Different types of research -- basic, translational, and clinical research -- are conducted to find ways to treat or prevent Alzheimer's disease. This section looks at basic research in Alzheimer's disease.
What Is Basic Research?
Basic biomedical research involves studies at the most fundamental level. It is research that helps scientists gain new knowledge about a disease process, including how and why it starts and progresses. Scientists who conduct basic research in Alzheimer's disease study the cellular and molecular processes that cause nerve cells in the brain to stop functioning and die. Basic research also looks at the role that genes may play in lowering or increasing a person's risk of developing the disease. The aim of basic research is to identify the processes that lead to Alzheimer's in order to discover therapies to fight it.
Studying Plaques and Tangles
For years, basic research has focused on two of the main signs of Alzheimer's disease in the brain: amyloid plaques and neurofibrillary tangles. Plaques are made up of a protein called beta-amyloid and form abnormal clumps among cells of the brain. Tangles are made from a protein called tau and form twisted, misfolded bundles of fibers within nerve cells. Scientists have learned that nerve cells in certain parts of the brain of a person with Alzheimer's gradually lose their ability to communicate with each other, deteriorate, and eventually die. A key focus of beta-amyloid and tau research has been to understand if, why, and how plaques and tangles may damage these nerve cells.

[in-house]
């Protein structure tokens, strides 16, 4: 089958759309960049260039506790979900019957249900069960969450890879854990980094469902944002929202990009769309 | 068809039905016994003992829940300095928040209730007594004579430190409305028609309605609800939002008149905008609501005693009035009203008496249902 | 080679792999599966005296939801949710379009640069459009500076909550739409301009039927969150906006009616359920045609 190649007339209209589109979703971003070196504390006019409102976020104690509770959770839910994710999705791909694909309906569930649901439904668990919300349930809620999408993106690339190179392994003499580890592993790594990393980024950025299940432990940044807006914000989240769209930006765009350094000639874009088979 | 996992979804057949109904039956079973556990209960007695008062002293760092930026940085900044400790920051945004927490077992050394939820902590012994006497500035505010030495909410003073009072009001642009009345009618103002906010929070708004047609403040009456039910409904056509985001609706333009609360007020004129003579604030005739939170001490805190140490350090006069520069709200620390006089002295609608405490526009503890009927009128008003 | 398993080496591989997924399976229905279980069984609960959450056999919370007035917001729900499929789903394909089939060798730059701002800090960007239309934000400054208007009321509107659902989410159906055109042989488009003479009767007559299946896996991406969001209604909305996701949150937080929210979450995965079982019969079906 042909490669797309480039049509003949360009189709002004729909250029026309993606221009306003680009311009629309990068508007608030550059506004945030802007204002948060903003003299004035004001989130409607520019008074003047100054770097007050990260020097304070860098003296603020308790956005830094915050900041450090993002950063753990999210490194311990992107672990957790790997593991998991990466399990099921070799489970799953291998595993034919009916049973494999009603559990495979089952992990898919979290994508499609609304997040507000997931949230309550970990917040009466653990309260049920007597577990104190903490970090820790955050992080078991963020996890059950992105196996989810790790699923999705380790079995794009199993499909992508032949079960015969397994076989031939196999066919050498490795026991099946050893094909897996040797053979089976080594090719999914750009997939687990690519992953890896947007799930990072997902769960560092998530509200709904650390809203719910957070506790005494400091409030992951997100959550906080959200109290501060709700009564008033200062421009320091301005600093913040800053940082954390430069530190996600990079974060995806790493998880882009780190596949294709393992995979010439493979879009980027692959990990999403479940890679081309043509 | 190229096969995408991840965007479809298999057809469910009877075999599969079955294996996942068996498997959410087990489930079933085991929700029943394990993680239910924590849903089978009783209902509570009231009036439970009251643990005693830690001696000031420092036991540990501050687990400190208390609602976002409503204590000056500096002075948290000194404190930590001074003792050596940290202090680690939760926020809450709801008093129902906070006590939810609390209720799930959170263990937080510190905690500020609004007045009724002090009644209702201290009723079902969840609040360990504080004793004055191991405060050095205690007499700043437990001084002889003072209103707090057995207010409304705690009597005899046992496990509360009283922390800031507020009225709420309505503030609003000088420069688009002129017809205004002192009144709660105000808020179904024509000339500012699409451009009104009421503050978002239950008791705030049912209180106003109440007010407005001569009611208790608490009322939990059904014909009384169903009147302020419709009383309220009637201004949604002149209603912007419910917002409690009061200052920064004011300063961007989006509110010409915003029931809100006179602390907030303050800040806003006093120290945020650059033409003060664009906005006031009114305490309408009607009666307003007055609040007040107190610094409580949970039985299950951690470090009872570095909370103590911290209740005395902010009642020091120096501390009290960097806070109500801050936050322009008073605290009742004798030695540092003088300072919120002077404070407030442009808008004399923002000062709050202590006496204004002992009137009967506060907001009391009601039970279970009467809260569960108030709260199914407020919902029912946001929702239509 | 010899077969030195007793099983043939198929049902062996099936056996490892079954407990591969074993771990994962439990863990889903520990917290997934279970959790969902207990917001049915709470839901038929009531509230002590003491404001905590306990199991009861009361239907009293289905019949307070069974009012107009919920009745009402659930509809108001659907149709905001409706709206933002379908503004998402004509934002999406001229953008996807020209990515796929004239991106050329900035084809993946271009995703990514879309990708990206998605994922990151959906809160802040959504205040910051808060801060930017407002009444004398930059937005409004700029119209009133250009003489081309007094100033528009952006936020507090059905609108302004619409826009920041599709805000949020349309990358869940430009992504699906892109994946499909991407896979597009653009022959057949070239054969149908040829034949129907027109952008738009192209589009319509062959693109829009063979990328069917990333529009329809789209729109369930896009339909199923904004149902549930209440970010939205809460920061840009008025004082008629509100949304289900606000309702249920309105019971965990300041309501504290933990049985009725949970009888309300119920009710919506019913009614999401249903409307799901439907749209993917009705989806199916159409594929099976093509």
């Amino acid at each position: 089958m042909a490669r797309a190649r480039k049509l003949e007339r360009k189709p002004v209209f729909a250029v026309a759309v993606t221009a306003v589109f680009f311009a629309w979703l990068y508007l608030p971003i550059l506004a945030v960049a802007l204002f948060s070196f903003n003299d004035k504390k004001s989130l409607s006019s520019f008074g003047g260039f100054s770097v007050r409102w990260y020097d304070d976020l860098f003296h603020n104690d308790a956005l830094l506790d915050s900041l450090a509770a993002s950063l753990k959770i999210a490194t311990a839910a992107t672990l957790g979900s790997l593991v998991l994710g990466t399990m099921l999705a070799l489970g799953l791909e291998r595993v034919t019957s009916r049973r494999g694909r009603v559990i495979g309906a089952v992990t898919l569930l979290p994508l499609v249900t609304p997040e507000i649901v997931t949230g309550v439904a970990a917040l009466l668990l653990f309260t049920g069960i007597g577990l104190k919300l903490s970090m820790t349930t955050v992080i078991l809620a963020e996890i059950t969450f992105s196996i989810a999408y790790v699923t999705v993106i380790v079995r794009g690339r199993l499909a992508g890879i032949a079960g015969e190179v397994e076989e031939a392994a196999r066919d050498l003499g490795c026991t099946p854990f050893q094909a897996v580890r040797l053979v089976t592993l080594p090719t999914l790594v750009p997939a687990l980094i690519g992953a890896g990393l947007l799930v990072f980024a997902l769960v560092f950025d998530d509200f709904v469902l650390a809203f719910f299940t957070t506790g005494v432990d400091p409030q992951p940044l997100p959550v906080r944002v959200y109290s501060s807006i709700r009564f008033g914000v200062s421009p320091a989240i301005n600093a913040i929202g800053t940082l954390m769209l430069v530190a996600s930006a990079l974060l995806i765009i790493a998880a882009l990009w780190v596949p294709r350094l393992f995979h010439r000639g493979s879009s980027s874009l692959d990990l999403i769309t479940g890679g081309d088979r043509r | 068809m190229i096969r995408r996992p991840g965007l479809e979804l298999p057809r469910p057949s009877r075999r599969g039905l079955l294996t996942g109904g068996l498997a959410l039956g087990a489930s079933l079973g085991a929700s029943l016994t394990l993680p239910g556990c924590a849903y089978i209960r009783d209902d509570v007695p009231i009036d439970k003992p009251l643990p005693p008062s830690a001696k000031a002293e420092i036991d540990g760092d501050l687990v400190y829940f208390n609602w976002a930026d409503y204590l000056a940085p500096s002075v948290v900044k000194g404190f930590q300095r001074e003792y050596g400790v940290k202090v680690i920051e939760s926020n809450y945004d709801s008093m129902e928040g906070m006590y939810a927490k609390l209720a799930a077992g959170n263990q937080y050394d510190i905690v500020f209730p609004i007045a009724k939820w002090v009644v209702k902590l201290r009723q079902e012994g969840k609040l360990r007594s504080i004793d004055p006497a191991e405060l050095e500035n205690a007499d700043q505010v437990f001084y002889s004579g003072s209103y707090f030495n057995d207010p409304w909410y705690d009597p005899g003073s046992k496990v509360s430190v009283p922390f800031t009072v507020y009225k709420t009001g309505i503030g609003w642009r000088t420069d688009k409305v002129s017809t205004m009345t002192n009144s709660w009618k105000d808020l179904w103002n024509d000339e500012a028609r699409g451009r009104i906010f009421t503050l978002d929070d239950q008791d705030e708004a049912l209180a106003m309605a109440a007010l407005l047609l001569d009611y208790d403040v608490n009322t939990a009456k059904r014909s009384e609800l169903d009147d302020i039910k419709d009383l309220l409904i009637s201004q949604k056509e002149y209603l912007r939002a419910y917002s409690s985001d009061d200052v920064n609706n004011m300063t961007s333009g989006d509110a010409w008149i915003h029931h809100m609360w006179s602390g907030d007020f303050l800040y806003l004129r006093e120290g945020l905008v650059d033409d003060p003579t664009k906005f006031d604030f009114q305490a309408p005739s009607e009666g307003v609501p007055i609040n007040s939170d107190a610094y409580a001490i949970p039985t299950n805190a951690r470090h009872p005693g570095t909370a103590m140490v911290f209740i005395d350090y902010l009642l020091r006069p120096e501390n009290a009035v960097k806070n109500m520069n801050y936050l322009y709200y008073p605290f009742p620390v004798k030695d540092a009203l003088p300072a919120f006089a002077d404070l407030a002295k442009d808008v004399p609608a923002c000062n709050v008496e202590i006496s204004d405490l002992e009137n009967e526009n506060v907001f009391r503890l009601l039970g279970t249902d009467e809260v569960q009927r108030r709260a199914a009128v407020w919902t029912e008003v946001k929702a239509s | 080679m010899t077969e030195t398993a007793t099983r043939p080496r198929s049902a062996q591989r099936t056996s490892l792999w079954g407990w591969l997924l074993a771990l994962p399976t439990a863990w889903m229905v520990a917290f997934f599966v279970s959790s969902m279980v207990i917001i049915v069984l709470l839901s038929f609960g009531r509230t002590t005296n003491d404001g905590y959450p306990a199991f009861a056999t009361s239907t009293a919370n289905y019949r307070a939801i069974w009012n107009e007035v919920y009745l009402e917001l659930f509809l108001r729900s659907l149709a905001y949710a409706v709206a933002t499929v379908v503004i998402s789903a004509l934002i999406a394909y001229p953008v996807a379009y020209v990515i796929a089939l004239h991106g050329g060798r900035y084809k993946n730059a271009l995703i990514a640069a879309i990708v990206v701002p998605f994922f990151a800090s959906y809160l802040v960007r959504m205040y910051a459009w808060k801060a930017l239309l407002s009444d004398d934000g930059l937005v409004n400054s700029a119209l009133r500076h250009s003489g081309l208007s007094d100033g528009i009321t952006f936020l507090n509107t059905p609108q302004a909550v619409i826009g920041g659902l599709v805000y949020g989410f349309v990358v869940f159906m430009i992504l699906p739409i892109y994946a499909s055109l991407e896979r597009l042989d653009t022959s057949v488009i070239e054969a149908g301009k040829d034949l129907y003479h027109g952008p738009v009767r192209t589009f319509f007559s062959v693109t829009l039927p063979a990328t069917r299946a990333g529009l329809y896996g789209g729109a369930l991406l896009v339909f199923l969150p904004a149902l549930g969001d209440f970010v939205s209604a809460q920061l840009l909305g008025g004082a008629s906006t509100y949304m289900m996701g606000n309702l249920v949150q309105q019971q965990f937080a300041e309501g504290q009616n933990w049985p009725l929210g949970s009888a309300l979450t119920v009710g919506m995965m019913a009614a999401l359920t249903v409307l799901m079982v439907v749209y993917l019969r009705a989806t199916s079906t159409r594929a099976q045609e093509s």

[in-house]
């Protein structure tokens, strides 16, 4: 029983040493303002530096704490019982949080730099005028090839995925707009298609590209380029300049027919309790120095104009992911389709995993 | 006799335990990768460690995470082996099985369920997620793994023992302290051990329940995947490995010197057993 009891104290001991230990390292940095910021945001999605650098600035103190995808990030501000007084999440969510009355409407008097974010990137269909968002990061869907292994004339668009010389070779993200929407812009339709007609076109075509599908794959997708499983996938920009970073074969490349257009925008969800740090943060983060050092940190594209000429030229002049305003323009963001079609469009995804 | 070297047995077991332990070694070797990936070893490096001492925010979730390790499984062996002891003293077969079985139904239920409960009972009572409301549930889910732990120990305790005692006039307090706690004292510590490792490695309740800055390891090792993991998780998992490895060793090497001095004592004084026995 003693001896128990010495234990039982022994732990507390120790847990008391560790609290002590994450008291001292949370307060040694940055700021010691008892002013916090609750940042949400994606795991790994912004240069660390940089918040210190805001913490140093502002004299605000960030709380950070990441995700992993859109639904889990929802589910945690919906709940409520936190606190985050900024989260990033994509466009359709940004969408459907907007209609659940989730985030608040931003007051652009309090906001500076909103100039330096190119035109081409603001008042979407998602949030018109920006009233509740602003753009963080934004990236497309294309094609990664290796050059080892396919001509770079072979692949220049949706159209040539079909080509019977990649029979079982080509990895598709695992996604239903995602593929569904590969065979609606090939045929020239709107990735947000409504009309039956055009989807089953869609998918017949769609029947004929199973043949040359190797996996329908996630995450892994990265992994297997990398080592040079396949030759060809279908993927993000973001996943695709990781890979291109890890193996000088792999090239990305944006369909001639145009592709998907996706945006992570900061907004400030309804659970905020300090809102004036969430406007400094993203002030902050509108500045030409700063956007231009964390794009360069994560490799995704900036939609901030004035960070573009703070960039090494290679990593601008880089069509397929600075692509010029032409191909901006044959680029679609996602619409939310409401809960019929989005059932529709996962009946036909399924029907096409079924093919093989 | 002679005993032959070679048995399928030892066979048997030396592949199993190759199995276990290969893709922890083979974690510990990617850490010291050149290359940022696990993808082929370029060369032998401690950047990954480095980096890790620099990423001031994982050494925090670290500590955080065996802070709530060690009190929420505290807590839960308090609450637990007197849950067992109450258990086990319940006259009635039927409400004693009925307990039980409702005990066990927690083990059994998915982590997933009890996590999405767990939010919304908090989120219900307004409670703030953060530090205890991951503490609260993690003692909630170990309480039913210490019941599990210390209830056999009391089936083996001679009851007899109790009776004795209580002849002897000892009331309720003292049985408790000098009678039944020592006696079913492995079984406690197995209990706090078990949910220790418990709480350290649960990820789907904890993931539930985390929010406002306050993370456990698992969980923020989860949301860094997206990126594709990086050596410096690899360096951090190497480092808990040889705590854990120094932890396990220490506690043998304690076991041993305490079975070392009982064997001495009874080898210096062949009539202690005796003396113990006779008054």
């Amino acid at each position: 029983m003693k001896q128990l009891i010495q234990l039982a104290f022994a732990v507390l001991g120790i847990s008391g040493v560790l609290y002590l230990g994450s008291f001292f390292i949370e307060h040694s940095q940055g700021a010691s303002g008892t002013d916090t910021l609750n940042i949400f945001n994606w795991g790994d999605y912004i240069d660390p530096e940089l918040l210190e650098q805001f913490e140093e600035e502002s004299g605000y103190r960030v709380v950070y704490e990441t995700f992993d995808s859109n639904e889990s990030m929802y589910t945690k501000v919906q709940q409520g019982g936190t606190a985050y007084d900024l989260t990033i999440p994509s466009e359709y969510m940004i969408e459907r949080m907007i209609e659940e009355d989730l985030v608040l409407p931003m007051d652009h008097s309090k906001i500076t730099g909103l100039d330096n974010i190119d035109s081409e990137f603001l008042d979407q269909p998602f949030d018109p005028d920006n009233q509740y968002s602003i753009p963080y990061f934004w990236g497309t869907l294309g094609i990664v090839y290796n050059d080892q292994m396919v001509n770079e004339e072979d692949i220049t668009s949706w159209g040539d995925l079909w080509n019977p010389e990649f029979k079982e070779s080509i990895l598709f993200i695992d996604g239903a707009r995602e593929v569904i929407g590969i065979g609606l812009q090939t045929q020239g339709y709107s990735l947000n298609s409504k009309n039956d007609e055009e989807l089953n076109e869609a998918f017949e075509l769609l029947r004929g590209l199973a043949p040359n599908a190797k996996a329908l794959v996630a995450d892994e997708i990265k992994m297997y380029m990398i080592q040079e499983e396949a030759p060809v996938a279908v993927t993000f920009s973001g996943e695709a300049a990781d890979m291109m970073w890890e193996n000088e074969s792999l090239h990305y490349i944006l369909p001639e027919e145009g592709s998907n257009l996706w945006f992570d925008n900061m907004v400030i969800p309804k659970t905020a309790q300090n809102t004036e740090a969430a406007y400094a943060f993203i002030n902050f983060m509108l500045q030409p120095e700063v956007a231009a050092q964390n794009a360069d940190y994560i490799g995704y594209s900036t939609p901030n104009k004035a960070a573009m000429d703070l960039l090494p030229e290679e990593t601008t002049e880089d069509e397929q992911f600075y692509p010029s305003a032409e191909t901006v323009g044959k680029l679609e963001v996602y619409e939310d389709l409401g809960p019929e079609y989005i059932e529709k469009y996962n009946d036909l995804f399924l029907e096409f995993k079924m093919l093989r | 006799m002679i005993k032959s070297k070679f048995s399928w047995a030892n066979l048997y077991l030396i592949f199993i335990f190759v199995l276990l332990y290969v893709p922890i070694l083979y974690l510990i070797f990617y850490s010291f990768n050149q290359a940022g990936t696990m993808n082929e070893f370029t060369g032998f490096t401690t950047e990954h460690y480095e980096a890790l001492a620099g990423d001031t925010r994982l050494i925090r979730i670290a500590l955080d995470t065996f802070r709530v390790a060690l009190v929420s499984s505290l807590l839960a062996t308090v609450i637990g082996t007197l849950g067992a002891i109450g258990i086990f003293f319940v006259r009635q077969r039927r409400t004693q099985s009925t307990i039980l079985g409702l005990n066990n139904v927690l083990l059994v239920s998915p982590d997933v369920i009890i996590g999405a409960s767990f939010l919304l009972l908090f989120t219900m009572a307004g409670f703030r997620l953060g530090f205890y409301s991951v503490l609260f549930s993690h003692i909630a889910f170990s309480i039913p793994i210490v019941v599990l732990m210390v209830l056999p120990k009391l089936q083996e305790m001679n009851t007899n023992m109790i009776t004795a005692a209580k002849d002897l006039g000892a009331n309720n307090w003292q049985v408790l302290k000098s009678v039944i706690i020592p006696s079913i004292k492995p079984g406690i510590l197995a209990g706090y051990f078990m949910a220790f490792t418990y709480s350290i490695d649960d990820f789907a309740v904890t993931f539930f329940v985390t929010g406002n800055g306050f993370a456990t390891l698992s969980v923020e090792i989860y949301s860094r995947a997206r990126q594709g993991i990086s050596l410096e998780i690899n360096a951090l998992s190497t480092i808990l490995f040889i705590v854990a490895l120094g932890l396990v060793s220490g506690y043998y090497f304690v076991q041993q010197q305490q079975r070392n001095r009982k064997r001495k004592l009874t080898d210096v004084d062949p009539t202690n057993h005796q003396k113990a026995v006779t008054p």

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Scientists now know a great deal about how beta-amyloid plaques are formed and the harmful effects they could have on nerve cells and their connections. These findings have opened up new avenues of research, and preliminary studies in humans are being conducted to look at ways to eliminate beta-amyloid from the brain or halt its production before brain nerve cells lose function and die.
Research on the tau protein continues to be a very active area of Alzheimer's research. Studies in animal models are examining whether it might be possible to control the formation of abnormal, damaging tau and beta-amyloid. These studies are also exploring whether it is possible for the brain to regain some cognitive function once the disease process has begun.
Research sponsored by the National Institute on Aging and others has found that genes play an important role in the development of Alzheimer's disease. A person's genetic make-up can affect the risk of developing both early- and late-onset forms of Alzheimer's disease. Early-onset Alzheimer's, a rare form of the disease affecting only about 5 percent of all people with Alzheimer's, is directly inherited in most cases. One gene -- apoE4 -- may increase a person's risk of developing late-onset Alzheimer's, which occurs after age 65 and is the more common form of the disease. Researchers think that there are at least half a dozen other genes that may increase a person's risk of developing late-onset Alzheimer's, and recent studies have zeroed in on a few possibilities.
Why Basic Research Is Important
Results from basic research help scientists ask better and more precise questions about the ways Alzheimer's develops. As they learn more about the role that genetics and cellular and molecular changes in the brain play in the development of Alzheimer's disease, they are likely to come up with better targets for further research. Over time, this can lead to more effective therapies to delay or prevent the disease.